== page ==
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Chattering Mind

Yesterday’s blog post about John Mayer’s hit song “Waiting for the World to Change” inspired a great conversation on how it currently feels to be stuck with the world as it is (most obviously stuck with the Iraq War). Reader Kannbrown65 wrote:

“Well, to be fair, the song is specifically about the ‘Iraq War.’ And, if you’re one of the people who never supported it, who voted against those who did support it, and watched two election cycles of being, literally, ignored… that is the sort of thing that is fueling the song. It is hard to ‘be the change,’ when the change is more than a mindset, but an actual, physical action that is taking place now… And it’s partly mirrored by the recent poll, where a majority of Americans were noted as just ‘waiting for the Bush presidency to be over.'”

Then this came in from reader Khoffmaster:

“YES, WE SHOULD BE ACTIVE TO TRY AND CHANGE THE WORLD, BUT…YOU TRY AND TRY AND IT JUST DOESN’T SEEM TO CHANGE. SO ESSENTIALLY YOU ARE WAITING FOR THE WORLD TO CHANGE EVEN IF YOU ARE ACTIVELY TRYING TO CHANGE IT. PLUS, HE IS RIGHT, MY GENERATION IS GOING TO SOMEDAY INHERIT THIS WORLD AND IT SEEMS AS IF IT WILL BE A FRUITLESS ATTEMPT TO CHANGE IT IF IT CAN’T EVEN CHANGE A LITTLE NOW. IT WILL BE A HARD REALITY TO DEAL WITH WHEN WE HAVE TO MAKE THE DECISIONS.”

I understand the feelings completely. I often feel helpless myself, and I daily witness the anger rising in my twelve-year-old who keeps lamenting in the car coming home from school that my generation has so screwed up the world that it will take his whole lifetime to rearrange its priorities. If we all get to live. ( I do seem to recall saying the same thing to my parents, though the situation today, I agree, seems worse.)

So how can one change the world with a landscape of profound helplessness and anger as a backdrop? Spiritual teachers don’t always seem reliable since they banter on and on about finding bliss in the “now” moment. Well, what if this “now” sucks?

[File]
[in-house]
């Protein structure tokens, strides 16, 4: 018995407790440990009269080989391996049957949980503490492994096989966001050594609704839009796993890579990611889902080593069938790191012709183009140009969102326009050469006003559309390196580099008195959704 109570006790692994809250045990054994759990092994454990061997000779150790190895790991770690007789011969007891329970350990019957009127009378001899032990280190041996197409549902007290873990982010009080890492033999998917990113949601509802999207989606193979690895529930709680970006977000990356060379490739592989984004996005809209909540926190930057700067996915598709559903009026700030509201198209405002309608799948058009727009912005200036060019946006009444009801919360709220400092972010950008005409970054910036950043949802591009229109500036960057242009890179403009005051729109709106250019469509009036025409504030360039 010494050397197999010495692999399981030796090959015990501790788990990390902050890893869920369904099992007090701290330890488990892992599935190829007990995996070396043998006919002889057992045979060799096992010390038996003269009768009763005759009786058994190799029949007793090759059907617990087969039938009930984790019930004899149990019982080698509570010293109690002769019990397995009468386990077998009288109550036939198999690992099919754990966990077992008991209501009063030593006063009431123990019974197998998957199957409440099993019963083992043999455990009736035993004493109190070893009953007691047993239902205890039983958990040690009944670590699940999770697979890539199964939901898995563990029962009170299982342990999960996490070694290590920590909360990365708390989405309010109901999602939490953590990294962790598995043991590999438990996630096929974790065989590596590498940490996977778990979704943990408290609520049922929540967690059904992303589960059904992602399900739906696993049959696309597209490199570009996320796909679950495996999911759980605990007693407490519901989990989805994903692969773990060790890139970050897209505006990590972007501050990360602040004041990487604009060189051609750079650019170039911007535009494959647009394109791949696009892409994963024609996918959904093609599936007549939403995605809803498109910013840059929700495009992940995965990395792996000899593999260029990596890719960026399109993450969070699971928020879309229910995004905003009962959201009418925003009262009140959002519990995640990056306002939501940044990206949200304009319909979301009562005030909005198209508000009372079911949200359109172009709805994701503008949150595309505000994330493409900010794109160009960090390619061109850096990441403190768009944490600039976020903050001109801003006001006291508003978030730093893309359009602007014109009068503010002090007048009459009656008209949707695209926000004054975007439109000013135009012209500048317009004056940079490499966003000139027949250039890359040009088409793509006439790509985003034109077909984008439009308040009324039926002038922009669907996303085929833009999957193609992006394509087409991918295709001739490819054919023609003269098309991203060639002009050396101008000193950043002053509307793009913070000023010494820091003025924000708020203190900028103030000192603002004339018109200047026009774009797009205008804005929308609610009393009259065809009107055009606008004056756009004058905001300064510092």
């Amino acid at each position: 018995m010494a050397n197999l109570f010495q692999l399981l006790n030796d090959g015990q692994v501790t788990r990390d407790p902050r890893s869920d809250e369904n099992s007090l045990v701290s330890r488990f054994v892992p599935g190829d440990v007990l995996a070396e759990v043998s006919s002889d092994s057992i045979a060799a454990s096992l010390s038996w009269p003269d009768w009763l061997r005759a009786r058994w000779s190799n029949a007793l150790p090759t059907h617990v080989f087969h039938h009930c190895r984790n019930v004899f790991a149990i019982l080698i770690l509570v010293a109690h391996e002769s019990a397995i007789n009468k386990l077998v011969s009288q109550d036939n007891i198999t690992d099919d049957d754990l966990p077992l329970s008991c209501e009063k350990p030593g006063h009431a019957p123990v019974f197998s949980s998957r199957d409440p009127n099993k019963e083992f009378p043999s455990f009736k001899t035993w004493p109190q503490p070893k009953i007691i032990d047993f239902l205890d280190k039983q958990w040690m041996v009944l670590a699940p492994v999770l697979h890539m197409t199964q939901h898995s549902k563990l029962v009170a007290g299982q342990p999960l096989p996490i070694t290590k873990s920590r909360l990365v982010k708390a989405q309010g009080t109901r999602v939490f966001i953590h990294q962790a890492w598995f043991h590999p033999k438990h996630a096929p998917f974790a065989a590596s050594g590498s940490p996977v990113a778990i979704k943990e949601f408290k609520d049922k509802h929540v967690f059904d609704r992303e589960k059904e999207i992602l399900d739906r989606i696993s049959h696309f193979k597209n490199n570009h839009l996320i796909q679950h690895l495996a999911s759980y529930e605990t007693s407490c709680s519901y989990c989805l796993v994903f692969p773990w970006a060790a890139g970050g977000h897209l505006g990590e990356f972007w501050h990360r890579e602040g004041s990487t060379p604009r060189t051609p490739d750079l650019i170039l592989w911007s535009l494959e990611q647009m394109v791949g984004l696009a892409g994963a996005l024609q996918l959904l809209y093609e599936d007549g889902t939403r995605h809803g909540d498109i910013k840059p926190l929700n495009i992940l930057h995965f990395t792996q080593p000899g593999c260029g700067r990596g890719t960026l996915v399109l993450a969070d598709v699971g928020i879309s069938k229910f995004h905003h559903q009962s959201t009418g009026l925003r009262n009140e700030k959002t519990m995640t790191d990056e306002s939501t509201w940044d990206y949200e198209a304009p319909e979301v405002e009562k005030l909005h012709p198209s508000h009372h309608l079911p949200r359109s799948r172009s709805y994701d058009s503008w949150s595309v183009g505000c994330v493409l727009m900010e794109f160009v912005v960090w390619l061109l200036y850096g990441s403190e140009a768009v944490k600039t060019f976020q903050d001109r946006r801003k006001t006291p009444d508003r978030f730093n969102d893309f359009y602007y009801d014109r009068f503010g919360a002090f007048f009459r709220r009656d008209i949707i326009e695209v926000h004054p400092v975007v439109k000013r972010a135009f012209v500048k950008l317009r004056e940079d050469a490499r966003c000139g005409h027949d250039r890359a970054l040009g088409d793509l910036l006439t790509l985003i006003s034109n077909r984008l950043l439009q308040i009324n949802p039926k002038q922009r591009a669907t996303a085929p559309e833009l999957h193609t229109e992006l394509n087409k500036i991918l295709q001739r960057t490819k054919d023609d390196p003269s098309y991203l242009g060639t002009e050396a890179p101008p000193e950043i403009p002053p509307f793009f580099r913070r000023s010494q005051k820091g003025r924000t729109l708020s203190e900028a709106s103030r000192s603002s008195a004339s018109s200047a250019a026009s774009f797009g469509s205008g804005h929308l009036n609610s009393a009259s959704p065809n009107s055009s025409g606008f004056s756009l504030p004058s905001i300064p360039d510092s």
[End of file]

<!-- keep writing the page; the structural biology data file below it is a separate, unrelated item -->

Meditation teacher Jon Kabat-Zinn says–true to form–that we’ve got to be at one with the despair, at one with the horror when it’s there. This is different from being disengaged, and waiting for the world to change. This is more active. This is useful, passionate anger. He writes:

“Meditation is… about allowing yourself to be exactly where you are and as you are, and for the world to be exactly as it is in this moment as well. This is not so easy, since there is always something that we can rightly find fault with if we stay inside our thinking. And so there tends to be great resistance on the part of the mind and body to settle into things just as they are, even for a moment. That resistance to what is may be even more compounded if we are meditating because we hope that by doing so, we can effect change, make things different, improve our own lives, and contribute to improving the lot of the world.”

“That doesn’t mean that your aspirations to effect positive change, make things different and improve your life and the lot of the world are inappropriate. Those are all very real possibilities. Just by meditating, by sitting down and being still, you can change yourself and the world. In fact, just by sitting down and being still, in a small but not insignificant way, you already have.

“But the paradox is that you can only change yourself or the world if you get out of your own way for a moment, and give yourself over and trust in allowing things to be as they already are, without pursuing anything, especially goals that are products of your thinking. Einstein put it quite cogently: “The problems that exist in the world today cannot be solved by the level of thinking that created them.” Implication: We need to develop and refine our mind and its capacities for seeing and knowing, for recognizing and transcending whatever motives and concepts and habits of unawareness may have generated or compounded the difficulties we find ourselves embroiled within, a mind that knows and sees in new ways, that is motivated differently. This is the same as saying we need to return to our original, untouched, unconditioned mind.

“How can we do this? Precisely by taking a moment to get out of our own way, to get outside of the stream of thought and sit by the bank and rest for a while in things as they are underneath our thinking, or as Soen Sa Nim liked to say, “before thinking.” That means being with what is for a moment, and trusting what is deepest and best in yourself, even if it doesn’t make any sense to the thinking mind. Since you are far more than the sum of your thoughts and ideas and opinions, including your thoughts of who you are and of the world and the stories and explanations you tell yourself about all that, dropping in on the bare experience of the present moment is actually dropping in on just the qualities you may be hoping to cultivate — because they all come out of awareness, and it is awareness that we fall into when we stop trying to get somewhere or to have a special feeling and allow ourselves to be where we are and with whatever we are feeling right now. Awareness itself is the teacher, the student, and the lesson…”

This passage comes from the wonderful book “Coming to Our Senses: Healing Ourselves and the World Through Mindfulness.”

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